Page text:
Last month I buried a woman. I had only met her two hours before she died. She was 92-years-old and passed away quietly in her care home. I took the funeral at the local crematorium, which was attended by a few relatives, friends and some staff from the home. It was a quiet and unremarkable affair. Except for one thing – I got her name wrong. I confused Janet with her daughter Jean, who promptly reminded me that it was not her funeral!

But you know neither Janet nor Jean, or the vast majority of the 156,600 people who die every day throughout the world. On the other hand, a lot of people you and I think we know have died this year. David Bowie, Terry Wogan, Paul Daniels, George Martin, Ed Stewart, Alan Rickman, Johann Cruyff, Ronnie Corbett, Merle Haggard, the voice of Lady Penelope on Thunderbirds, Victoria Wood and most recently, Prince. Does it seem to you that there is some kind of bonfire of the celebrities taking place? Or is it just those of us who are middle-aged who are seeing the familiar names of our childhood dying? Or perhaps it is the ubiquitous use of social media that makes it seem as though more famous people are passing away? Whatever the reason, it seems as though death is never out of the news.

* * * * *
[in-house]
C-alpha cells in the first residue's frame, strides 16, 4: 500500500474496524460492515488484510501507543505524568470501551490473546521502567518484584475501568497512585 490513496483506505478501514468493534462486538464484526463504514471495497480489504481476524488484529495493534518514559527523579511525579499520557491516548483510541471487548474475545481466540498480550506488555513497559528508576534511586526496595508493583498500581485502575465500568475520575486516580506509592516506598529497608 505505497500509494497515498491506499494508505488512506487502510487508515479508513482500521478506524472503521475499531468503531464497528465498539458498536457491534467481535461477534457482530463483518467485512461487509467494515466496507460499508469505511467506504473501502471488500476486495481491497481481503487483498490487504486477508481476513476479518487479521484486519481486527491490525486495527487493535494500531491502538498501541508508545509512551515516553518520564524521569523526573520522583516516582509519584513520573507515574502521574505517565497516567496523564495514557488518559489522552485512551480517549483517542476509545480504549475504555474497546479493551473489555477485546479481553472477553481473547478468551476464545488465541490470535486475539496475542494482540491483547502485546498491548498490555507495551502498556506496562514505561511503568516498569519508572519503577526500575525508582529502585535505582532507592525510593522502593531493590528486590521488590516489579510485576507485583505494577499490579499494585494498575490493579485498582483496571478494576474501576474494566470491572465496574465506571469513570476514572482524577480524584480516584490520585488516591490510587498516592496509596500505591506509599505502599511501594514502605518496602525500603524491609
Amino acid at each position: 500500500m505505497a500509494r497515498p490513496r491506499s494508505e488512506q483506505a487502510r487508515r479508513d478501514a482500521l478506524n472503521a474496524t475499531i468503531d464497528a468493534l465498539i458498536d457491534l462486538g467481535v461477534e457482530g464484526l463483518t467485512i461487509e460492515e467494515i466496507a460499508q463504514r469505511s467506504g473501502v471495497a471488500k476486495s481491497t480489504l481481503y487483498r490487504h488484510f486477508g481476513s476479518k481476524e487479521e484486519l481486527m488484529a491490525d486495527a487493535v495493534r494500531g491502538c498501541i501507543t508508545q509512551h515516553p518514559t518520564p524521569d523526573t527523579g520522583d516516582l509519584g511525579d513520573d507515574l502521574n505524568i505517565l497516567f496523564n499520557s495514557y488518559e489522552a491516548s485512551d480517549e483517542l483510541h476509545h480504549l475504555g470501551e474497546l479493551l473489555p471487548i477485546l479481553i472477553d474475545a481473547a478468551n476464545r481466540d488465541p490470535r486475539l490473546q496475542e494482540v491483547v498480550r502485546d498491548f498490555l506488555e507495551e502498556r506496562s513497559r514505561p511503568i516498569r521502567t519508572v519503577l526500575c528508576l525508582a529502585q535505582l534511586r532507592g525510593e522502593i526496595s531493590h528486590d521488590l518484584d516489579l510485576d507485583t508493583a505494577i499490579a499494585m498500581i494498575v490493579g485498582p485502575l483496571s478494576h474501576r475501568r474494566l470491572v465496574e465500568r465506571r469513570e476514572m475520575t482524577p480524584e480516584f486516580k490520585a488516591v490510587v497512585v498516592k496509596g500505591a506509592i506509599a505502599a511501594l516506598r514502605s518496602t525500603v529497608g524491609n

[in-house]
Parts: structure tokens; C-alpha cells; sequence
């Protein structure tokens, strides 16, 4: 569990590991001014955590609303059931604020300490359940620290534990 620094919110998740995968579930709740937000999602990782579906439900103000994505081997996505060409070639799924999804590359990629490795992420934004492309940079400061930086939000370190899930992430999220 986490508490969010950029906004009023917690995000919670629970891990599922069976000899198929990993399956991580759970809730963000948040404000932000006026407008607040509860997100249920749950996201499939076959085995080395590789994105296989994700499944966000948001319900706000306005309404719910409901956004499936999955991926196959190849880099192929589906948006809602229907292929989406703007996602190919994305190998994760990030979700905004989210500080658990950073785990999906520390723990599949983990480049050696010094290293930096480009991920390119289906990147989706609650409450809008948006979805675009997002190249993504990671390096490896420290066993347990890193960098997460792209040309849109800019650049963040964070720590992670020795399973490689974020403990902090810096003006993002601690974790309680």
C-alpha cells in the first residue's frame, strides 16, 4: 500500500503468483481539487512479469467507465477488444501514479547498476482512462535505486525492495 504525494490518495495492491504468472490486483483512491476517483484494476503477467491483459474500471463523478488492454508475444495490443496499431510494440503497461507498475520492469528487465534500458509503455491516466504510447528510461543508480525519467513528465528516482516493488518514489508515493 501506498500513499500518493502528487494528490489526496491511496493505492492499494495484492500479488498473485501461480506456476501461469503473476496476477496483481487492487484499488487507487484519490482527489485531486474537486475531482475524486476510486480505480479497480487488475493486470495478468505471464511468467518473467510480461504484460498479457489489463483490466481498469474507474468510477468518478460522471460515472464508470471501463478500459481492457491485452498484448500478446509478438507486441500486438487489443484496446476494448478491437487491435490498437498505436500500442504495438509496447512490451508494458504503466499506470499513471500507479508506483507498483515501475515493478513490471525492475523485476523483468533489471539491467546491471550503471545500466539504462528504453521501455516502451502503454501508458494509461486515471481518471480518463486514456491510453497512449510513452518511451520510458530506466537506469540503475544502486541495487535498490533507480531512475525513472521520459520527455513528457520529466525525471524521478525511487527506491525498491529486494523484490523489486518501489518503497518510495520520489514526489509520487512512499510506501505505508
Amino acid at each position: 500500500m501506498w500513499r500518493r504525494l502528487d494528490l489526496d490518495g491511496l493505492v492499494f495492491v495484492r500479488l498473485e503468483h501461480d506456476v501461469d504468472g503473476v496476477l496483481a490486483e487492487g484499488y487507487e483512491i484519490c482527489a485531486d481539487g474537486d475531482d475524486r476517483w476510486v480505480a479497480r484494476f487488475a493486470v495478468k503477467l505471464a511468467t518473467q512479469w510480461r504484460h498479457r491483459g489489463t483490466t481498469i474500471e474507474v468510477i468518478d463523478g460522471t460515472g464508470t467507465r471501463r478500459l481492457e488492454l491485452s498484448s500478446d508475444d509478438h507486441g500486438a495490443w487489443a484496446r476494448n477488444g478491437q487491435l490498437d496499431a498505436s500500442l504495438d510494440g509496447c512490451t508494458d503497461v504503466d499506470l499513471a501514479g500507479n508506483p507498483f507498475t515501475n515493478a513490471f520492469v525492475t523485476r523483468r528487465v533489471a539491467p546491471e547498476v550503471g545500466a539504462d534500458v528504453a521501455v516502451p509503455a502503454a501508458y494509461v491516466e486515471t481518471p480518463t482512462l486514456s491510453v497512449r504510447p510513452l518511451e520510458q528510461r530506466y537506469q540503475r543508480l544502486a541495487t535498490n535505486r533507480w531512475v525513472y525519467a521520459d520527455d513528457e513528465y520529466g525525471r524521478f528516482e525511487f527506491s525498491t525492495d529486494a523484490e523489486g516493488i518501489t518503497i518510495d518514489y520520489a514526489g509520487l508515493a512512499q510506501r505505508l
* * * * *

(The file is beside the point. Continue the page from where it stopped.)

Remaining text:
Of course, it never was. There are those of us who find the obituary pages the most interesting of any newspaper. One of my favourite radio programmes is the BBC’s Last Word, which every week comes up with some fascinating obituaries. In a recent edition it covered everything from Nancy Reagan to Rachel Johnson. Rachel was the last surviving woman who was evacuated from the remote Scottish island of St Kilda in 1930. Obituaries are the stories of human lives that have ended, and as such they tell us a great deal about our society, and those of us who are still living ‘under the sun’ (Ecclesiastes 1:9). What does the response to celebrity death tell us about our culture?


It is true that many people, especially the well off, busy and self-absorbed, find life perfectly liveable without any need for God. Although some seem satisfied with the prevailing meta-narrative of atheistic naturalism, on a heart level, no one is.

On the one hand, people cheer and sing the atheist anthem ‘imagine there’s no heaven’. But as soon as death appears so do the headlines about ‘tears in heaven’ and the tweets about Prince ‘enjoying purple rain in heaven’.

It appears that in popular culture, we still cannot face up to the nihilist existentialism of atheistic naturalism. If we acted and felt the way our philosophy tells us, then we would realise that the death of anyone is just a rearranging of chemicals in the universe. Ashes to ashes, dust to dust. We come from nothing, we go into nothing and ultimately nothing lives on.

But no one can really face that. Because within ourselves we know that it is not true. The Bible is right about eternity being in our hearts. ‘I have seen the burden God has laid on men. He has made everything beautiful in its time. He has also set eternity in the hearts of men; yet they cannot fathom what God has done from beginning to end’ (Ecclesiastes 3:10-11).